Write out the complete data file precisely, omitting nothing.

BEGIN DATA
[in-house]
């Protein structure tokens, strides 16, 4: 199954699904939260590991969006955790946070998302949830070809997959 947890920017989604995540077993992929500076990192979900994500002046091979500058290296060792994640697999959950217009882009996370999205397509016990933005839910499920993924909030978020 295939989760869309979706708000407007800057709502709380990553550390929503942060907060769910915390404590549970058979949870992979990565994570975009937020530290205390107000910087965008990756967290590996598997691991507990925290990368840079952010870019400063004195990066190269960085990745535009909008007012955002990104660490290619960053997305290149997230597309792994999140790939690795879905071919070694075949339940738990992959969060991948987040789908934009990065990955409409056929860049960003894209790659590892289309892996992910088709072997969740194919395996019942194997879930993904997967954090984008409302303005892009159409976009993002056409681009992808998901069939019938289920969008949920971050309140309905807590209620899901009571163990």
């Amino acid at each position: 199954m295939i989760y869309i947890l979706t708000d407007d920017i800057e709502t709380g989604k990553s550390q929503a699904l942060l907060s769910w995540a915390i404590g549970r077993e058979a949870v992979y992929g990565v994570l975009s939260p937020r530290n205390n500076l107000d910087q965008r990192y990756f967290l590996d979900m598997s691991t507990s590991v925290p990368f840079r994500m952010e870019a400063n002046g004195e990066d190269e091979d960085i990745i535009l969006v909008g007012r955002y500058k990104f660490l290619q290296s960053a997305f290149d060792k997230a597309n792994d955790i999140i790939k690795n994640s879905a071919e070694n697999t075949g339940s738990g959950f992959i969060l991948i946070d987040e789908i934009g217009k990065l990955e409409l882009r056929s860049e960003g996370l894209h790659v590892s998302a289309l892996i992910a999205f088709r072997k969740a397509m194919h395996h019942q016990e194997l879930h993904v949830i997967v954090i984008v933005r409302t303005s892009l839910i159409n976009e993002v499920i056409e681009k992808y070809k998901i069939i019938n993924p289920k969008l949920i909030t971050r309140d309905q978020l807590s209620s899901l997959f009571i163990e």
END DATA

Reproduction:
[in-house]
């Protein structure tokens, strides 16, 4: 199954699904939260590991969006955790946070998302949830070809997959 947890920017989604995540077993992929500076990192979900994500002046091979500058290296060792994640697999959950217009882009996370999205397509016990933005839910499920993924909030978020 295939989760869309979706708000407007800057709502709380990553550390929503942060907060769910915390404590549970058979949870992979990565994570975009937020530290205390107000910087965008990756967290590996598997691991507990925290990368840079952010870019400063004195990066190269960085990745535009909008007012955002990104660490290619960053997305290149997230597309792994999140790939690795879905071919070694075949339940738990992959969060991948987040789908934009990065990955409409056929860049960003894209790659590892289309892996992910088709072997969740194919395996019942194997879930993904997967954090984008409302303005892009159409976009993002056409681009992808998901069939019938289920969008949920971050309140309905807590209620899901009571163990």
């Amino acid at each position: 199954m295939i989760y869309i947890l979706t708000d407007d920017i800057e709502t709380g989604k990553s550390q929503a699904l942060l907060s769910w995540a915390i404590g549970r077993e058979a949870v992979y992929g990565v994570l975009s939260p937020r530290n205390n500076l107000d910087q965008r990192y990756f967290l590996d979900m598997s691991t507990s590991v925290p990368f840079r994500m952010e870019a400063n002046g004195e990066d190269e091979d960085i990745i535009l969006v909008g007012r955002y500058k990104f660490l290619q290296s960053a997305f290149d060792k997230a597309n792994d955790i999140i790939k690795n994640s879905a071919e070694n697999t075949g339940s738990g959950f992959i969060l991948i946070d987040e789908i934009g217009k990065l990955e409409l882009r056929s860049e960003g996370l894209h790659v590892s998302a289309l892996i992910a999205f088709r072997k969740a397509m194919h395996h019942q016990e194997l879930h993904v949830i997967v954090i984008v933005r409302t303005s892009l839910i159409n976009e993002v499920i056409e681009k992808y070809k998901i069939i019938n993924p289920k969008l949920i909030t971050r309140d309905q978020l807590s209620s899901l997959f009571i163990e």